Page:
I shared my feelings about being a bishop's wife three years ago in this post. Since it's now been five-and-a-half years, I wanted to write a follow-up.
Last year at this time, I sat at a dinner with six other bishops and their wives. We were supposed to go around the table, explaining how much we'd progressed in our callings. I was at a low point that day and feeling very frustrated about broken-down cars, teenagers, and some other things. Basically, I felt like I was juggling a jigsaw puzzle, hoping that when the pieces landed, they'd magically form a beautiful picture. It wasn't happening. When my turn came, I admitted that I really hadn't made much progress as a bishop's wife. Among other things, I'd yelled at my kids the night before, and I think I'd said more bad words in the previous week than I had in all the other years of my life.
It's been a year since that fateful day, and I can say that I am a better person for having had the opportunity to serve. And I was a better person than I realized that day; I just didn't know it. Being the wife of a bishop has been harder and easier than I ever imagined. And, like most trying times, it has brought out the best and the worst in me.
Keeping my Spiritual Batteries Charged
During the past five years, I've often felt like I was at the end of my rope. I found that I had to seek the spirit on a daily basis. My husband's life centered around spiritual experiences. Mine didn't. I had to make time to charge my spiritual batteries. Little things like prayer and scripture study made a big difference in the strength of my faith. When I neglected the little things, my problems seemed bigger.
The Trap of Self-Pity
Some people think that everything goes perfectly for the bishop's family. That simply isn't the case. We had our ups and downs like everyone else, and I sometimes fell into the trap of self-pity. To give you an example, one night last summer, instead of going on our usual Friday-night date, we helped someone move. In the process, a table fell on my foot. The next day, I could barely walk. Why me? I thought. I skipped my date night to help someone. Shouldn't I be rewarded with blessings instead of being punished with an injury?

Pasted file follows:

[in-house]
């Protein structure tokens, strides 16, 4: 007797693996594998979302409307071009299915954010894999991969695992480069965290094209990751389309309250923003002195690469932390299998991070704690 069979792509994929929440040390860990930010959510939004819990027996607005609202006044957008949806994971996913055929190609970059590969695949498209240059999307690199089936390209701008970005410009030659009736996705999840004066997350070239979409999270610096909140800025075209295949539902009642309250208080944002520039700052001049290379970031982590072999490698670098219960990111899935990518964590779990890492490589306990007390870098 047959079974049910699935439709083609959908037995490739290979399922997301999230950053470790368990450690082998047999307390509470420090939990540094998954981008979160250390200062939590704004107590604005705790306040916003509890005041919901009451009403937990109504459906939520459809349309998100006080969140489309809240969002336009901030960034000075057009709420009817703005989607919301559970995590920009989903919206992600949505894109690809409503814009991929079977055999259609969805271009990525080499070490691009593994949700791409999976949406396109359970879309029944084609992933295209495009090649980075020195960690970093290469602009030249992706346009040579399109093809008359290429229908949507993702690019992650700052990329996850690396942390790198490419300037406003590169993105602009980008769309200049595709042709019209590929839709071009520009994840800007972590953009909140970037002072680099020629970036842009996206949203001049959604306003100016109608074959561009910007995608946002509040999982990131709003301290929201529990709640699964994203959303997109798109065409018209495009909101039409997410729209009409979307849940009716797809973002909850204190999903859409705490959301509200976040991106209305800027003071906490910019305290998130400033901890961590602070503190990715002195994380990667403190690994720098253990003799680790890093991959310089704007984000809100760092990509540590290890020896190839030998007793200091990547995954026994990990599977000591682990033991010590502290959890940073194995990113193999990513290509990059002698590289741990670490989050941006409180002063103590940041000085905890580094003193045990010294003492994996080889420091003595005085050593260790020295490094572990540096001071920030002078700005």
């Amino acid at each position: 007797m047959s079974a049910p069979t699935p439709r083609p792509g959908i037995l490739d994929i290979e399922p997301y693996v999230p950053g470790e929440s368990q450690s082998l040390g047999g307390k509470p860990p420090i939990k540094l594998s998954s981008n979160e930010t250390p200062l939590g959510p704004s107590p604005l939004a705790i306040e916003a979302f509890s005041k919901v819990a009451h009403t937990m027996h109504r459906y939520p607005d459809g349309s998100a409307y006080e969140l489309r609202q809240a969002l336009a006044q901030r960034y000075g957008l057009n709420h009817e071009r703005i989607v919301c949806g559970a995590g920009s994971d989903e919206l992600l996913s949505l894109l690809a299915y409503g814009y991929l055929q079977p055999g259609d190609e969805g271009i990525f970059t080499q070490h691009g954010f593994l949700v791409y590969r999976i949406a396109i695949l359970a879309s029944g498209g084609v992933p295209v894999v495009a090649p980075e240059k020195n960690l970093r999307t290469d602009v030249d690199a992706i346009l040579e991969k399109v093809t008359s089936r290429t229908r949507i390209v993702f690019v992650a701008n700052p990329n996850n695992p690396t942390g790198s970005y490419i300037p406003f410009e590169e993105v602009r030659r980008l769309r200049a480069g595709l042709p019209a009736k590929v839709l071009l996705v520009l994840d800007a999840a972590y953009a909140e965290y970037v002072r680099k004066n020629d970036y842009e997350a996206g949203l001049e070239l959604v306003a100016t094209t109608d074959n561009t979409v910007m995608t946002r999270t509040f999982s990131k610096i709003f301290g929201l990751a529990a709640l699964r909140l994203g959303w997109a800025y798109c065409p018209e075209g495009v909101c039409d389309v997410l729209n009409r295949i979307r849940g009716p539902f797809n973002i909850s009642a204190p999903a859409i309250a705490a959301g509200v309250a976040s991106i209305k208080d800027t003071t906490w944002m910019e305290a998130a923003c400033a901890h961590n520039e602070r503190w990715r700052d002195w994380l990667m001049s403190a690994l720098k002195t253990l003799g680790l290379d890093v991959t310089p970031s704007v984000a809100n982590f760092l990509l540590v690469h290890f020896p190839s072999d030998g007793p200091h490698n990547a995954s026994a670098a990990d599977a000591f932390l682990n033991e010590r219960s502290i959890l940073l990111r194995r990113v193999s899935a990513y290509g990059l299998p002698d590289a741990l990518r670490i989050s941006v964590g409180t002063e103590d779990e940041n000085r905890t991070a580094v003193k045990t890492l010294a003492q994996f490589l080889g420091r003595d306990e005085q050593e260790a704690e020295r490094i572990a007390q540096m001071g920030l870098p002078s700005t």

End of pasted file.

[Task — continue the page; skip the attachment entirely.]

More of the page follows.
Like most people, I have had to learn that we aren't always blessed immediately for our actions. Sometimes the Lord lets us wait for our blessings. It's natural during trials like this to feel sorry for ourselves. I think that's okay. It helps us learn to take care of ourselves. But self-pity can go too far. You can get to the point where you stop feeling sorry for other people, or, worse, you can get to the point where it becomes a contest to show everyone else that you suffer more than they do.
The Ninety Percent
Elder Eyring once gave the advice that when you meet someone, you should assume that they are facing a serious problem and ninety percent of the time you will be correct. How true that is. When you look around your neighborhood, you may see the length of the grass in your neighbors' yards and the brand of cars in their driveways. What you won't see are the illnesses, problem relationships, and heartaches. Everyone has a few of these things hidden within their homes. Trials are a part of life. Everyone has them.
When I was younger, I sometimes thought having a trial meant I'd done something wrong. Now I know that trials aren't punishments; they are simply a part of life. Yes, they teach us, but we shouldn't feel that every time we have a trial it means that we are doing something wrong.
During the last five years, I've heard a lot of bad news. Good things happened too, but as is human nature, my mind focused more on the bad than the good. I had to make a conscious effort to be positive. One of the ways I did this was by keeping a gratitude journal. Each night, before I went to bed, I wrote down five things that I could feel grateful about. This helped me have a more cheerful and realistic outlook.
Charity is about you
During our service, I encountered a few people who treated me rudely. Once, after someone hurt my feelings, I prayed and turned to the scriptures. I opened to Ether 13:36-37, where Moroni prays that the Lamanites will become more charitable:
"I prayed unto the Lord that he would give unto the Gentiles grace, that they might have charity."
"And it came to pass that the Lord said unto me: If they have not charity it mattereth not unto thee, thou hast been faithful."
In other words, the Lord doesn't judge us by our popularity. He only cares about the love we have for others.
I realized that my job was to love others--whether or not they loved me back. I had to learn to focus on doing the right thing, instead of on getting the right result.
The Myth of the Perfect Time
Speaking of doing the right things, when you're a bishop's wife, there is never a perfect time for anything. Many things just don't get done, and other things get done in a haphazard fashion. There certainly weren't any Pinterest-worthy birthday parties happening at our house, and I don't think I took homemade cookies to my neighbors once during the last five years. In the end, I don't think it mattered. We did what we could, and that was enough.
The kids and I have been blessed with many opportunities to serve others. My kids have helped countless families move, collected fast offerings for the needy, shoveled snow, cleaned the church, and visited the lonely. Our service has opened our eyes to the many ways we can serve those around us, and it has taught us that our Heavenly Father loves each individual more than most people ever realize.